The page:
How to combat the rapid pace of change in business

For many companies, the rate of change can feel like it’s getting faster. In some cases it is, but help is there – and the learning curve is now smoother than ever

by Quinton O'Reilly

“Business transformation can be a frightening and confusing topic for some people,” said John Stone, senior enterprise consultant for Digital Realty. “People shouldn’t be afraid of it; they should embrace it and whatever transformation model best suits the business.”

It’s easy to forget that while digital transformation as a term has been around for ages, its actual meaning continues to change and evolve, which isn’t easy to keep up with.

Stone himself has seen the industry evolve since the 1980s, when servers were rolled into the basement of buildings. Now the term incorporates factors like infrastructure, skills, business operations and processes, all of which can overwhelm those who aren’t tech-savvy.

The approach Stone takes when addressing the topic is to make it as practical as possible, provide the history if needed and break it down, so it’s more digestible to people.

“What started to change over the last few years is the realisation it’s all about the data and not the people, both at a physical and business level,” he said. “Covid has proved that a lot of the requirements for having the data close to the actual users are gone.

“The data, the effectiveness of it, the sources of it and how it can be interlinked, how we can use and manipulate it – that’s where business transformation is happening.”

Digital Realty’s data centre locations allow enterprise customers to sit and coexist with cloud providers. By giving the freedom to access and scale critical IT infrastructure on demand, it provides low-latency connectivity, both globally and in and out of public clouds.

Colocation has become a significant draw for those offering managed server services: the ability to pull data from several interconnected sources, both locally and internationally, that can network them directly.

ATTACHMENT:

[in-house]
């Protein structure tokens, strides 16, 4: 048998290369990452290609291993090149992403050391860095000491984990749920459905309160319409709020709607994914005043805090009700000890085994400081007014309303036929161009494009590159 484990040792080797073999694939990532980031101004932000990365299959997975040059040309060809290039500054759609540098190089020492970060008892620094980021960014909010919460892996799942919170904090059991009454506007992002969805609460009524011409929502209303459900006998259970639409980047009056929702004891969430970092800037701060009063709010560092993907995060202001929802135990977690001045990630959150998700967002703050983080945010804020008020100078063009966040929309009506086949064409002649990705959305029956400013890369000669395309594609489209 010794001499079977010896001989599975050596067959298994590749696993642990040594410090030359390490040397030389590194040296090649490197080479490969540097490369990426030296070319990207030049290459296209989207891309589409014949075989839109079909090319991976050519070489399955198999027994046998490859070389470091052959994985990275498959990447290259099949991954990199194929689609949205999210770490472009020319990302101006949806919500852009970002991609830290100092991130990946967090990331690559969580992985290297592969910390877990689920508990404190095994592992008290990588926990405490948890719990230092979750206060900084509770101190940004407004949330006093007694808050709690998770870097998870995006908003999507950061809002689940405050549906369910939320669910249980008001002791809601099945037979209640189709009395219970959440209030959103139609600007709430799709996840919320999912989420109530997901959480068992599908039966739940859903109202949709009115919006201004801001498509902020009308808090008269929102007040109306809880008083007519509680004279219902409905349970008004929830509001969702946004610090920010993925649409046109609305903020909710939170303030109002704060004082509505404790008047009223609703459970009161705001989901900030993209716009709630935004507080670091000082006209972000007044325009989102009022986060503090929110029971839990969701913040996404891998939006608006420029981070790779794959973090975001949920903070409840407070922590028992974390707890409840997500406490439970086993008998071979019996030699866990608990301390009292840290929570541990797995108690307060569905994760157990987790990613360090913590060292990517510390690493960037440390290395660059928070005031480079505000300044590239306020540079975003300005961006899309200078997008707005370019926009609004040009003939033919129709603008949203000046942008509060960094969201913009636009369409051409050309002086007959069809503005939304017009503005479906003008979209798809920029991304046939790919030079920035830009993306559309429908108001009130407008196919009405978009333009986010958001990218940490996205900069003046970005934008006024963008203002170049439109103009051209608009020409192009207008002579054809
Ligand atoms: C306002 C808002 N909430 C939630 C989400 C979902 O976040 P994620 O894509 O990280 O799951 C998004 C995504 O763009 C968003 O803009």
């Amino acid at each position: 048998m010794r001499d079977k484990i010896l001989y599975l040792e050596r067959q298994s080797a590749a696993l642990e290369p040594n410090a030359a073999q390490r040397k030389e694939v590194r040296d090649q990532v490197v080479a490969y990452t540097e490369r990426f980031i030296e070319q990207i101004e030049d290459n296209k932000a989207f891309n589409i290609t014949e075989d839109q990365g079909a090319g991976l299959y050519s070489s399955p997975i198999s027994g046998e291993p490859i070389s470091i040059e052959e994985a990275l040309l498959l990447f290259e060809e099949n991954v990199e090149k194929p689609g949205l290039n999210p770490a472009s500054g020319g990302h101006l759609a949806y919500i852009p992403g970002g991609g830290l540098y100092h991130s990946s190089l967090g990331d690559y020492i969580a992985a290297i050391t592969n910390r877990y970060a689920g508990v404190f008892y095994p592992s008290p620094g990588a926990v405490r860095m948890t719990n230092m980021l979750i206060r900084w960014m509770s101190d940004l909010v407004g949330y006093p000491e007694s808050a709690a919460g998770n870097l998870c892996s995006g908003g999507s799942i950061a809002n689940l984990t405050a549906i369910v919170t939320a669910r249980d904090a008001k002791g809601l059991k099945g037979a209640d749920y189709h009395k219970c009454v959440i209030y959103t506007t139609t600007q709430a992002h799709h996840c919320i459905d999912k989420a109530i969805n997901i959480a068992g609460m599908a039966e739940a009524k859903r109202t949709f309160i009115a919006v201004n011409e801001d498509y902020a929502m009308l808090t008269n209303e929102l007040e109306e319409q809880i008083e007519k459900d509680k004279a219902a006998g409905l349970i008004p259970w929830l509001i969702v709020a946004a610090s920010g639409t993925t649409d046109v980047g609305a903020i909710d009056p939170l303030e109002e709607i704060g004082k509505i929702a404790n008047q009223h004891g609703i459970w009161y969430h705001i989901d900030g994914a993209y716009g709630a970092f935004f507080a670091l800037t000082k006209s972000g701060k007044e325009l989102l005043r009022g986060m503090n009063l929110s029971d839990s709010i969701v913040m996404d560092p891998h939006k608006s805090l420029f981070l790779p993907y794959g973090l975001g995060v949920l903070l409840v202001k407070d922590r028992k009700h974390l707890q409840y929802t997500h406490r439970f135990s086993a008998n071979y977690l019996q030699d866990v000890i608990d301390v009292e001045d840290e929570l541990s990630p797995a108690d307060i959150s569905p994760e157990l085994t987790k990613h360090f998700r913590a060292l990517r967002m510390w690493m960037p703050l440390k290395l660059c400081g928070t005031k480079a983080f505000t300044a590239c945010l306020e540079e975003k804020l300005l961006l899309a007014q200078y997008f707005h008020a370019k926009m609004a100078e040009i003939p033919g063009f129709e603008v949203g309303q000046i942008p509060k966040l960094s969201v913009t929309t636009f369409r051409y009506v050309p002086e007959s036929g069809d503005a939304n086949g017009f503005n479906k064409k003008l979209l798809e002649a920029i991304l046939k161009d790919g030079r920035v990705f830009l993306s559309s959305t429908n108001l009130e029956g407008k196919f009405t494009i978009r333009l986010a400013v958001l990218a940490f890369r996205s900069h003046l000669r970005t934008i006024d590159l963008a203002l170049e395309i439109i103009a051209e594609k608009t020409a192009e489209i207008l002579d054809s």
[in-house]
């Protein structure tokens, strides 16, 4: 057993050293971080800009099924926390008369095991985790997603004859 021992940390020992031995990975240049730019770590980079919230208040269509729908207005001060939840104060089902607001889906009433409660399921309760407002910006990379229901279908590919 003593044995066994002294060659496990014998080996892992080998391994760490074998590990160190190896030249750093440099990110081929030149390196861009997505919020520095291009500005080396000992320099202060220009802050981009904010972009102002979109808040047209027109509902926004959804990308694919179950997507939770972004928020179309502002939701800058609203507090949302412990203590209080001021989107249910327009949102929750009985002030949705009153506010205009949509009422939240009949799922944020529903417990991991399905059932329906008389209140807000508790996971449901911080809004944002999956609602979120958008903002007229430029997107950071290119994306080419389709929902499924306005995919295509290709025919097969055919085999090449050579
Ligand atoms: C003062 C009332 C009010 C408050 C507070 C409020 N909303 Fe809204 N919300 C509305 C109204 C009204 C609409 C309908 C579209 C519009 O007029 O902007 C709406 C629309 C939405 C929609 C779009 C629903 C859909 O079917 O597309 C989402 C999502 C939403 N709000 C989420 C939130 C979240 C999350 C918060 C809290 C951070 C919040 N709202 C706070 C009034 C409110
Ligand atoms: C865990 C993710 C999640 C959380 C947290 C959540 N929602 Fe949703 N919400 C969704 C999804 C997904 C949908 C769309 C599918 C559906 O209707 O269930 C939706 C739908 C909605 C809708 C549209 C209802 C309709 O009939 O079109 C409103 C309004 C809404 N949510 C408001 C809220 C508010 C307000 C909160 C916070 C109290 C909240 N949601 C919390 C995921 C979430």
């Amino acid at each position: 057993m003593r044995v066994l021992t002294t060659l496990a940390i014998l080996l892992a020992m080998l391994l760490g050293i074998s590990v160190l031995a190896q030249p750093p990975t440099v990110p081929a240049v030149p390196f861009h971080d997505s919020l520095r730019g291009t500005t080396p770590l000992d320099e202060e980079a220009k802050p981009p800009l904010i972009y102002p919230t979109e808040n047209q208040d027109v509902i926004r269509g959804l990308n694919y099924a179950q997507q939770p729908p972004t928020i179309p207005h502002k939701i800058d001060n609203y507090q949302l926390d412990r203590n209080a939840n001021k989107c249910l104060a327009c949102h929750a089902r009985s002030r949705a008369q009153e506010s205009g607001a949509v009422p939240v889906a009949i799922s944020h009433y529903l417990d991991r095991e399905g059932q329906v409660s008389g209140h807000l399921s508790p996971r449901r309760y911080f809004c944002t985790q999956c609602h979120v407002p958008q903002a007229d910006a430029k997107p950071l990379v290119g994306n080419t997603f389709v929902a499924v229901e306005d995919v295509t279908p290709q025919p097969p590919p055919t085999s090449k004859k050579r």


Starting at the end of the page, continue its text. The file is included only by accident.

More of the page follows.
Add to that extensive security controls and compliance in areas like GDPR and ISO requirements; they can pull in data sources from different locations and make the most of a global ecosystem. Not to mention that for the 15th consecutive year, Digital Realty achieved 99.99 per cent availability for its customers throughout 2021.

Such a move changes how and what businesses can achieve, and gives them the confidence to do so.

“Before, you had to deal with latency, time delay, transfer times and other issues that networking people had to deal with for years,” Stone said. “Now they can do massive uploads and downloads to a public cloud, their MSP, or SaaS providers who are sitting in the same location.”

“All of a sudden, the data design approach becomes more relevant, and the data sources a customer will use will change over the next ten to fifteen years. It’s not going to be like the old days; they’re going to take input from many different places.”

Stone mentioned that even those businesses which don’t have an online presence are already using internet and business automation through the services they operate and their supply chain: no matter what your viewpoint is, there’s no going back.

“It’s now ubiquitous, the digitalisation of everything we’re doing,” he said.

The other big development Stone has seen in this area is in ESG (Environment, Social and Governance), an area that’s increasing in importance across enterprises. Stone mentions how it comes up in every customer conversation, highlighting how it affects business transformation.

Unsurprisingly, Digital Realty is committed to achieving numerous sustainability goals. Its work has seen it achieve carbon neutrality in 2021, 100 per cent renewable coverage for US colocation and European portfolios, and 64 per cent renewable energy inclusive of utility supply.

Its overall aims are significant, but as Stone mentions, they’re now given the same weight as business objectives and delivering high-quality services.

“For enterprise customers, it’s table space. It has to be there as it’s expected,” he said. “You need to report on it and have documentation because customers expect it.”

Overall, digital transformation can be daunting, but for all businesses, there’s nothing to lose and everything to gain from embracing it. The real problem is ignoring it and hoping it’ll go away.

“Embrace it, and decide what’s the right transformation model for you and your business, but don’t stick your head in the sand, as [that is] not going to work,” Stone said.